What makes a happy man? From writer-director James Gray (who gave us the underrated 2001 film, The Yards), Two Lovers takes for its subject a single emotionally-damaged young man utterly lost in his search for happiness. Capably played by Joaquin Phoenix, Leonard begins the film by attempting to drown himself, not the first time he’s tried suicide, we’ll eventually discover. Unsuccessful, he immediately finds himself in the sights of his well-meaning, matchmaking parents.
Through them he meets Sandra, the delicate daughter of a family friend. Of Jewish heritage like Leonard, she promises a stable life approved by Leonard’s parents, though with that stability will come routine and responsibility. Sandra will also provide a constant reminder of Leonard’s former fiancée, a woman he loved deeply but whose parents broke off the engagement.
The connection between Leonard and Sandra is evident, but quickly fades when confronted with the radiant glow of Leonard’s damaged neighbor, Michelle. Leonard meets Michelle on the landing in front of his apartment as she listens to a man cuss her out from upstairs. That it might not actually be her father never occurs to Leonard, who’s too busy basking in her beauty and bowled over by her interest in talking with him. But her anything-goes attitude coupled with her status as a Gentile (outside the strict structure of his family life) offers Leonard something different, a move away from the painful past. Michelle draws him to look outside his world of family and tradition for the happiness he so desperately seeks.
The film proceeds by following Leonard’s alternating affections for Sandra and then Michelle. Meanwhile, Leonard’s emotional instability seemingly lays in wait, preparing to rear its ugly head at an inopportune moment. That Gray holds that card for so long without playing it is a testament to his skill as a writer, for it leaves the film with a palpable sense of life and death drama playing out before us. Further, Gray’s careful observation of his characters, his mobile camera, and his occasional evocative framing give the film a thoughtful air that draws the viewer into the central dilemma of the film.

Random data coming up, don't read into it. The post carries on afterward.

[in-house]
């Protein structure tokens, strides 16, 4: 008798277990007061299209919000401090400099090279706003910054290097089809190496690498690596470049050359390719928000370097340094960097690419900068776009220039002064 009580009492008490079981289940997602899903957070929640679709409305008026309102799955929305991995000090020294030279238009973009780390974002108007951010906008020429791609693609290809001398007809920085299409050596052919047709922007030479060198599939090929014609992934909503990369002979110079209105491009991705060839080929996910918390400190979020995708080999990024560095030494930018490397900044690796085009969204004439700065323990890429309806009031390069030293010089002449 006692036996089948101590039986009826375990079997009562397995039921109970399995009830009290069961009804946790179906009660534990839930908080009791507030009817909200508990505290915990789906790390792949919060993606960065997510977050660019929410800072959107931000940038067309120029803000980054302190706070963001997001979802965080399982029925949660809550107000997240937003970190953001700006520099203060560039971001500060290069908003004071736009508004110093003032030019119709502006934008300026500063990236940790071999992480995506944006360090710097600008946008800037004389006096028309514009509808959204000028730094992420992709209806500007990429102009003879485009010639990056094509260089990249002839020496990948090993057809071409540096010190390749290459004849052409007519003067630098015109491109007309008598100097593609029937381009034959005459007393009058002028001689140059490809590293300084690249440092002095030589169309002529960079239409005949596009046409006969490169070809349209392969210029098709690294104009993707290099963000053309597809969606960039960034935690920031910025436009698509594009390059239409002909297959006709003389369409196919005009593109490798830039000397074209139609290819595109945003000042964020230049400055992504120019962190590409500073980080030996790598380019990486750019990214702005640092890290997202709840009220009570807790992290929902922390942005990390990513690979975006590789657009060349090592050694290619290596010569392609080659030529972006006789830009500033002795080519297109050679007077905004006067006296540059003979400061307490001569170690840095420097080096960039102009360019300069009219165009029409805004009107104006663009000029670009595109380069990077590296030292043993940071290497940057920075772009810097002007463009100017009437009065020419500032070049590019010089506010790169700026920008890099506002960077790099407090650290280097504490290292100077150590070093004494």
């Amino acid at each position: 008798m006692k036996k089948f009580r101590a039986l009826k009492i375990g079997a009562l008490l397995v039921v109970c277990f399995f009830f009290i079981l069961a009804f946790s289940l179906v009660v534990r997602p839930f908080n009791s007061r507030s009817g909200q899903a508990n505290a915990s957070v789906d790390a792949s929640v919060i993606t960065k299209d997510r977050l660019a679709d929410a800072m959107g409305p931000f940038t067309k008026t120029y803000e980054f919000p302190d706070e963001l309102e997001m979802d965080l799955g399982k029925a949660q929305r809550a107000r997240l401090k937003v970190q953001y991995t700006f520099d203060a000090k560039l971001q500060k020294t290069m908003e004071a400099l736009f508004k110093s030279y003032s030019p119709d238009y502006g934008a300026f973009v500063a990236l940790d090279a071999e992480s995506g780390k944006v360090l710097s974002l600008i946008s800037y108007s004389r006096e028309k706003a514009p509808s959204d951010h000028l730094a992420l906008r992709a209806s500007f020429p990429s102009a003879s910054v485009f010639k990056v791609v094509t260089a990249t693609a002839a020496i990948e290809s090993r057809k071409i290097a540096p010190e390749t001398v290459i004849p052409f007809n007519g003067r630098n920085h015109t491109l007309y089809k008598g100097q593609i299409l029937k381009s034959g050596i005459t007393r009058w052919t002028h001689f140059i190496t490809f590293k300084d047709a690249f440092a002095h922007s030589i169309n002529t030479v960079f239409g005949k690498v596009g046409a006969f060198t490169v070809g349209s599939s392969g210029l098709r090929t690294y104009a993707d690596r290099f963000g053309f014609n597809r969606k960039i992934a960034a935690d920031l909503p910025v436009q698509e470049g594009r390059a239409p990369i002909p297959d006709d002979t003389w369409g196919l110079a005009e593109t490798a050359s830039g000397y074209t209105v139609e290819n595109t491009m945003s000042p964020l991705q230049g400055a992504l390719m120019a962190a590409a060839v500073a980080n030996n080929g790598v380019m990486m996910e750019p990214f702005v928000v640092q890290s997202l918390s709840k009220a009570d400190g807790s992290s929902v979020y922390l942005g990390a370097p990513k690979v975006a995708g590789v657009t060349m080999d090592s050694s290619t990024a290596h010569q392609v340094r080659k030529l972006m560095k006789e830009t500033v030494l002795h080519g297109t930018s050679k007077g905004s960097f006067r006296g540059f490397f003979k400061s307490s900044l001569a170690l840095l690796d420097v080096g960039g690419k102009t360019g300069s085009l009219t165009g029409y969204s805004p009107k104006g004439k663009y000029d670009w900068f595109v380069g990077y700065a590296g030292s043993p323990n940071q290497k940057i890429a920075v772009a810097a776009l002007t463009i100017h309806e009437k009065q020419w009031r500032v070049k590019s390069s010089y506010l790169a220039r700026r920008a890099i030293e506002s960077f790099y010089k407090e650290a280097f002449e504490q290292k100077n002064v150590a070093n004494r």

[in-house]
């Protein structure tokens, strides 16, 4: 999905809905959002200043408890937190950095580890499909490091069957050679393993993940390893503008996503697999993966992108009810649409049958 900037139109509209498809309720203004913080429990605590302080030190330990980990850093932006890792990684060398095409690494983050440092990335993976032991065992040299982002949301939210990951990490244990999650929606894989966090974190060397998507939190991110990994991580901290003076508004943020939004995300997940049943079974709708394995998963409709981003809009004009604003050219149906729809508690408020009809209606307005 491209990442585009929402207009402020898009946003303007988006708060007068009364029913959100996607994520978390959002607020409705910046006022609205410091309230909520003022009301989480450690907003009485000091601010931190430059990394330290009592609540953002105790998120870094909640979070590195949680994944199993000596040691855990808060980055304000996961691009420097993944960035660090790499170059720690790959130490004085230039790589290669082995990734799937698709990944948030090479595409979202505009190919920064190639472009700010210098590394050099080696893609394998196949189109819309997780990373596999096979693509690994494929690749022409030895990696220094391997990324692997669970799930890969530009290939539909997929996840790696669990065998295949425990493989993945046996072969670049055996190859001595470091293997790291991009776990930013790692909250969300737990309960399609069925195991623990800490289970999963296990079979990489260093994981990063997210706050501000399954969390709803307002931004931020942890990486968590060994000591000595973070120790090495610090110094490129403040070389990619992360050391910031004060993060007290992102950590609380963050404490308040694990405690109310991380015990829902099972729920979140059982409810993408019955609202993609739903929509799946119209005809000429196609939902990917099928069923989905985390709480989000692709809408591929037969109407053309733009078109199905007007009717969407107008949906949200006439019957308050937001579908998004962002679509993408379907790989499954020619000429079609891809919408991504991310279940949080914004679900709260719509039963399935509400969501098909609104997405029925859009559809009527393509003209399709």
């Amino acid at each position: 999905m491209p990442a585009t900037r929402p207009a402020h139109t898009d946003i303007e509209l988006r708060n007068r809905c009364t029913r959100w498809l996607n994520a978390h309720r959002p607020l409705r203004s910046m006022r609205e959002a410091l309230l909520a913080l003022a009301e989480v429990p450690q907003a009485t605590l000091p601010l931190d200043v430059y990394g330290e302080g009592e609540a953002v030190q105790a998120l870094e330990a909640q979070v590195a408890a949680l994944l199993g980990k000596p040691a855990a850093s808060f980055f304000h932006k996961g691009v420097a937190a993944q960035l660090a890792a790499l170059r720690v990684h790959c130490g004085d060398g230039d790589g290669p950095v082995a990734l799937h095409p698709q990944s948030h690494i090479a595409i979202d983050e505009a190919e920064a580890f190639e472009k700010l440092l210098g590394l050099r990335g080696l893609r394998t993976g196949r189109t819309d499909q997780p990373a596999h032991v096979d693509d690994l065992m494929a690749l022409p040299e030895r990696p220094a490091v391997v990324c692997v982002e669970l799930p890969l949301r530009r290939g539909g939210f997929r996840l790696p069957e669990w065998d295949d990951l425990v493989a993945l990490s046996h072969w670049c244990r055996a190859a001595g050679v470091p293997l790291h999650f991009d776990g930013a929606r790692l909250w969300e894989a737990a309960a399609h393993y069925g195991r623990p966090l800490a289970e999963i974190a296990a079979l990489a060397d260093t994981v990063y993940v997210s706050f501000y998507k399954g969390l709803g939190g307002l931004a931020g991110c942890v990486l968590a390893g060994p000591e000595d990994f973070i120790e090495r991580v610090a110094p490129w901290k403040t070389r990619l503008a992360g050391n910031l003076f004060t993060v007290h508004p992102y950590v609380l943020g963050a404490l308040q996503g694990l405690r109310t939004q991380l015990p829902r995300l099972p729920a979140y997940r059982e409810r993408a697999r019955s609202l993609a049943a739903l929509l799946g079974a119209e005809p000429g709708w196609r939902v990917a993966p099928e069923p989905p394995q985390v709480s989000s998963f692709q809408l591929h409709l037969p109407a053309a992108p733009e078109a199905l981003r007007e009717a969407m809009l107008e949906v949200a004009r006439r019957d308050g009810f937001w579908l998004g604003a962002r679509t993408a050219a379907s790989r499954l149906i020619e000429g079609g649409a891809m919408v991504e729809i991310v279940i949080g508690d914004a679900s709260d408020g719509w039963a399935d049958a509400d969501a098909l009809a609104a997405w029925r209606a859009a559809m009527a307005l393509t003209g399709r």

In the end, Two Lovers presents Leonard with a choice between the film’s titular characters—the fun-loving, beautiful, but unstable Michelle, or the quiet, delicate, but supportive Sandra. One holds the promise of throwing off the constraints of family and expectations for the opportunity to fulfill his every desire. The other offers a simple, if unexciting life filled with hard work, children, and obligation. Unsurprisingly, Leonard ultimately chooses the former, just at the moment Michelle’s unstable situation places her out of Leonard’s reach. Leonard, jilted by the woman he believes is his true love, stands alone in a barred courtyard with only two choices before him: Sandra or death.
Gray’s deft move from the choice between two women to the choice between life and death highlights the significance of this moment for Leonard. That he ultimately chooses life seems less a sign of resignation and more an indication of a profound truth—that perseverance through suffering produces hope. In hope all things seem possible. Even finding happiness in a life that doesn’t promise to fulfill every whim and desire he might have.